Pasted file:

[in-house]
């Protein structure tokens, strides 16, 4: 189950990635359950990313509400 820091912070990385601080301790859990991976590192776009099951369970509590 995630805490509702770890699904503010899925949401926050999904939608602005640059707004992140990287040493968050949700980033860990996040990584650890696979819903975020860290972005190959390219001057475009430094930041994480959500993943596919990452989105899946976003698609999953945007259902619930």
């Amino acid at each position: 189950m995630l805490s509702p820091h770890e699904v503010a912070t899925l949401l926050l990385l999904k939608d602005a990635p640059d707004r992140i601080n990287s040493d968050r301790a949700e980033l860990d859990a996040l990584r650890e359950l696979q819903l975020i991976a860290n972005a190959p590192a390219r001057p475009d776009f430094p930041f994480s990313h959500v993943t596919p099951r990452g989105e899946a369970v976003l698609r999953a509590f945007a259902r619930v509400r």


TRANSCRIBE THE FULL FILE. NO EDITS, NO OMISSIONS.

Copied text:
[in-house]
């Protein structure tokens, strides 16, 4: 189950990635359950990313509400 820091912070990385601080301790859990991976590192776009099951369970509590 995630805490509702770890699904503010899925949401926050999904939608602005640059707004992140990287040493968050949700980033860990996040990584650890696979819903975020860290972005190959390219001057475009430094930041994480959500993943596919990452989105899946976003698609999953945007259902619930």
């Amino acid at each position: 189950m995630l805490s509702p820091h770890e699904v503010a912070t899925l949401l926050l990385l999904k939608d602005a990635p640059d707004r992140i601080n990287s040493d968050r301790a949700e980033l860990d859990a996040l990584r650890e359950l696979q819903l975020i991976a860290n972005a190959p590192a390219r001057p475009d776009f430094p930041f994480s990313h959500v993943t596919p099951r990452g989105e899946a369970v976003l698609r999953a509590f945007a259902r619930v509400r």